Three rail kicks that start out parallel to each other (their first legs are parallel) end up hitting the fourth rail very close together - they "converge" on a fourth rail target. It's easy to see parallel lines on the pool table using the diamonds. If we start with a line stretched between one diamond on the near long rail and another diamond on the far long rail, we can simply move each end of the line one diamond to the right to find a parallel line. Move each end another diamond in the same direction (left or right) and there's another parallel line, etc. The angle of these parallel lines between the diamonds is determined by how many diamonds along the rail one diamond is from the other - call this their "separation". For instance, diamonds on opposite long rails with "4 diamonds of separation" make parallel lines at 45 degrees (see third diagram below), while diamonds with "3 diamonds of separation" make parallel lines at 51 degrees (see fourth diagram below).
Using these easy-to-see diamond-to-diamond lines, we get sets of parallel lines to use as reference tracks for 3-rail kicks. Fortunately for us, each set of parallel lines converges near a pocket or diamond on the fourth rail, making both our first legs and our fourth rail targets easy to remember. The correlations are:
- a first leg line with 6 diamonds of separation will come close to the corner pocket on the fourth rail
- a first leg line with 5 diamonds of separation will come close to the 1st diamond on the fourth rail
- a first leg line with 4 diamonds of separation will come close to the 2nd diamond on the fourth rail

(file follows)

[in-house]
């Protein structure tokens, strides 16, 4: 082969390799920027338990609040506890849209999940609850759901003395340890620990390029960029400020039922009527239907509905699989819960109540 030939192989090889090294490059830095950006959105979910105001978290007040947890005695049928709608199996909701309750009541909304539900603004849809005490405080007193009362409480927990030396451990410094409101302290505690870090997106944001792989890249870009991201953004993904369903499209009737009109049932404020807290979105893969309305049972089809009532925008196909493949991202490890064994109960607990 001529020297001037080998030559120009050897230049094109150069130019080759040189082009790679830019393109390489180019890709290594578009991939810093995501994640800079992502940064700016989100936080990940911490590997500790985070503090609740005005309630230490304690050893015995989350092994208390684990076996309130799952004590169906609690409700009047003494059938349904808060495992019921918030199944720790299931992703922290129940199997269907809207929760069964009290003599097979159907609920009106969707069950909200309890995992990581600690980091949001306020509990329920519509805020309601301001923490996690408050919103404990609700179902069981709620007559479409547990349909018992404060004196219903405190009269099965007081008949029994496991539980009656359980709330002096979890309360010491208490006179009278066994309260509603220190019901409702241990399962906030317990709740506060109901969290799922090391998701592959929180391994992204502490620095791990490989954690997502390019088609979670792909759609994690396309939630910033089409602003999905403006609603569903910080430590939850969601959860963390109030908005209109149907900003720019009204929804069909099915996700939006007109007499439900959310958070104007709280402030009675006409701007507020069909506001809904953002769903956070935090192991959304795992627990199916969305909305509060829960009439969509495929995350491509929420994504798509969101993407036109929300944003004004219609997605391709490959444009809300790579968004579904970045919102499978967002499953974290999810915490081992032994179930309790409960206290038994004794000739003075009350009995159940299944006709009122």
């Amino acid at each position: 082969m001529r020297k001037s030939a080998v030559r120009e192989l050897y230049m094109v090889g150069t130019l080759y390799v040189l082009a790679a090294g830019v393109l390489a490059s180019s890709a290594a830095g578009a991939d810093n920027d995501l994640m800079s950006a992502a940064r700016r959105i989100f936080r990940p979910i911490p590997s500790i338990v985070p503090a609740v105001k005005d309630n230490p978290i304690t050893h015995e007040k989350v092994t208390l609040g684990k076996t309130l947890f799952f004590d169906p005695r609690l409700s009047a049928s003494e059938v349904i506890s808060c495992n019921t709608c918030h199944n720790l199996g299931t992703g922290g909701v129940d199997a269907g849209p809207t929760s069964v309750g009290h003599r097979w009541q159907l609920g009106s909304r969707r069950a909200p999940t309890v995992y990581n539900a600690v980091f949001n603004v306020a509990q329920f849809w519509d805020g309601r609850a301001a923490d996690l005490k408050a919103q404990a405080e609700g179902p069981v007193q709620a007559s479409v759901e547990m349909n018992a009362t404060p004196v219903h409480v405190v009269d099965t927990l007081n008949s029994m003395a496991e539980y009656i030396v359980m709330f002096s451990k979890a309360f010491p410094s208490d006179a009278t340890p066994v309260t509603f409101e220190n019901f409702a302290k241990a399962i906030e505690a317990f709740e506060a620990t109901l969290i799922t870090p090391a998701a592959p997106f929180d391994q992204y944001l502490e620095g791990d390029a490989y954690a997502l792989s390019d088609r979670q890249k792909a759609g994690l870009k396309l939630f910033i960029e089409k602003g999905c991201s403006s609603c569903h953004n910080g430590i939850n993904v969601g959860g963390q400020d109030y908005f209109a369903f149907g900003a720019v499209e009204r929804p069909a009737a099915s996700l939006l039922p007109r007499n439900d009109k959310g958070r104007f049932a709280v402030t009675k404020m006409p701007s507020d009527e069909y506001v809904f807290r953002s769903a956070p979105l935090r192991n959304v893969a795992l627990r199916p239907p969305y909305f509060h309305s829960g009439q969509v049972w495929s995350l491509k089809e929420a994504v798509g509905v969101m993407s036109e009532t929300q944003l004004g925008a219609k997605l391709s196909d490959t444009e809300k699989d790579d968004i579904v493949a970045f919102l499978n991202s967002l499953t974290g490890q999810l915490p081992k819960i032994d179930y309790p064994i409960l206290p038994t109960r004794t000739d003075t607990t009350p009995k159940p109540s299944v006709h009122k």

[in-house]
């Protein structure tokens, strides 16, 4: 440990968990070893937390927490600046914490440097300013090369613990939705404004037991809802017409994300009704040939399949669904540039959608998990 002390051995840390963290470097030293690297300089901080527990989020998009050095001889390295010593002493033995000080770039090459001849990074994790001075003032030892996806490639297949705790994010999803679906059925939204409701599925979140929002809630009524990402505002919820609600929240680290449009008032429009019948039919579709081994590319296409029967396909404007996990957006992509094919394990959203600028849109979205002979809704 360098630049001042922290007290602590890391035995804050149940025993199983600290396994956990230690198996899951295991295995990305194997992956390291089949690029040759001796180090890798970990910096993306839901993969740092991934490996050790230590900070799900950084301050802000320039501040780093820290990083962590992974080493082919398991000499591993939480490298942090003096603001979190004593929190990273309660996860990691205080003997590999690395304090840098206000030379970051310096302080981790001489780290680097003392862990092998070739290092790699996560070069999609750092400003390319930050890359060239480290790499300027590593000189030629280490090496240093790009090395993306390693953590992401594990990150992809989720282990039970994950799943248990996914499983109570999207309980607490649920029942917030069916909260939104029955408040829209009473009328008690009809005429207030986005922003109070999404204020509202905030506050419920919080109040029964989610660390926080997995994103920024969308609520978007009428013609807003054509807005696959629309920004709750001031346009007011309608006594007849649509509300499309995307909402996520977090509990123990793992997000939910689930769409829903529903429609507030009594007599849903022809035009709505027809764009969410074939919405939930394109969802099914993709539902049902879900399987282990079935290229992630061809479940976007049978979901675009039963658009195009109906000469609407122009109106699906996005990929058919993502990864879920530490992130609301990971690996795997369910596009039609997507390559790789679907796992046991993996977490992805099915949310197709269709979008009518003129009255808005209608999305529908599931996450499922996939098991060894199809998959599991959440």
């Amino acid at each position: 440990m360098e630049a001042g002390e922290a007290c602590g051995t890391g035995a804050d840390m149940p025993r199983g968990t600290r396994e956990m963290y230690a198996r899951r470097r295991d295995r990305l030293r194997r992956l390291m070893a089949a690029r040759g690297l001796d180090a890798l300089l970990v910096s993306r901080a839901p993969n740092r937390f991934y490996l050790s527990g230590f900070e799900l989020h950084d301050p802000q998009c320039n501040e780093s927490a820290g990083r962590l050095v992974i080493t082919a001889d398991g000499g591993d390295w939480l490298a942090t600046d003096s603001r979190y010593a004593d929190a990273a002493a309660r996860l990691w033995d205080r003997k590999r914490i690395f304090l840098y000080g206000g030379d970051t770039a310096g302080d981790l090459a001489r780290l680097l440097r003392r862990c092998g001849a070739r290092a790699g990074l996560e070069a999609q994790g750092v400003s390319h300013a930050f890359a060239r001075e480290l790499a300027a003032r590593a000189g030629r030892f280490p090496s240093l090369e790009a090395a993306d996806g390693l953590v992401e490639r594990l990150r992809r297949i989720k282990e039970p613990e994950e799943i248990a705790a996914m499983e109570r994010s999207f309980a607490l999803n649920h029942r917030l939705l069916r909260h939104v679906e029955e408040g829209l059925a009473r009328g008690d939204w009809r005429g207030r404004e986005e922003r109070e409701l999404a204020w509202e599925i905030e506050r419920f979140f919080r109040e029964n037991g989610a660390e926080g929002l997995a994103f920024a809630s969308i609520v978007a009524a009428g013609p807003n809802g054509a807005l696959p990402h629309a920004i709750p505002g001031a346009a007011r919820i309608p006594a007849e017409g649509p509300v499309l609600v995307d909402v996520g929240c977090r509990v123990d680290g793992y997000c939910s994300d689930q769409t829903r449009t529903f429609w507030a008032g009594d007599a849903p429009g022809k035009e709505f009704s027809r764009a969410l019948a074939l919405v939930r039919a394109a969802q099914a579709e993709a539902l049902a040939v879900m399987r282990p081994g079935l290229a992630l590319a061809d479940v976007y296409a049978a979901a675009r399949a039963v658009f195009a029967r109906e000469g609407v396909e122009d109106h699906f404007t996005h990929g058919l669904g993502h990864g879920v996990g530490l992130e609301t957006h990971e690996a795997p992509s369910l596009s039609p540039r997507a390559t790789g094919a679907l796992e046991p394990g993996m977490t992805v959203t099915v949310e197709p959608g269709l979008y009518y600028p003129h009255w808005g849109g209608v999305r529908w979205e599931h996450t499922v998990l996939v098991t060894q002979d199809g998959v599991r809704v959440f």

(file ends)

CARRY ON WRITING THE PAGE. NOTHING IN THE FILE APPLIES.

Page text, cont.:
- a first leg line with 3 diamonds of separation will come close to the 3rd diamond on the fourth rail
Below are diagrams illustrating these basic reference tracks:
Use a "6-diamond separation" to hit the corner pocket on the 4th rail.
Use a "5-diamond separation" to hit the 1st diamond on the 4th rail.
Use a "4-diamond separation" to hit the 2nd diamond on the 4th rail.
Use a "3-diamond separation" to hit the 3rd diamond on the 4th rail.
I think this will be extremely easy to remember. Notice that for each of the cases you cited, the number of diamonds of separation plus the 4th-rail convergence diamond (counting from the pocket as zero) totals 6. That is, 6+0=6. 5+1=6. 4+2=6. 3+3=6. So we could call it the "Sixes System" for three-rail kicks.
diamond systems for aiming kick shots
How do diamond systems work?
All of the most common and useful banking and kicking systems (those listed below, and others) are described, illustrated, and demonstrated on Disc IV of the Video Encyclopedia of Pool Shots.
The simplest diamond systems are the equal-distance mirror system and the through-diamond rolling-ball system.
For shallow angles into the rail, where the OB is fairly close to the rail, the contact-point mirror system for shallow-angle, rolling kick shots works well.
The most famous"diamond system" is the Corner 5 System for aiming three-rail kicks off long rail.
Another famous diamond system is the Plus System for two-rail kicks off short rail.
Spot-on-the-wall kicking systems offer an alternative to formula-based systems.
Here's an article on Jimmy Reid's 3-rail systems.
complete "kicking academy" document describing and illustrating many diamond systems for kick shots.
double kiss detection and avoidance with a cross-corner bank shot
How do you know if a bank shot will cause a double-kiss, and how can you avoid it?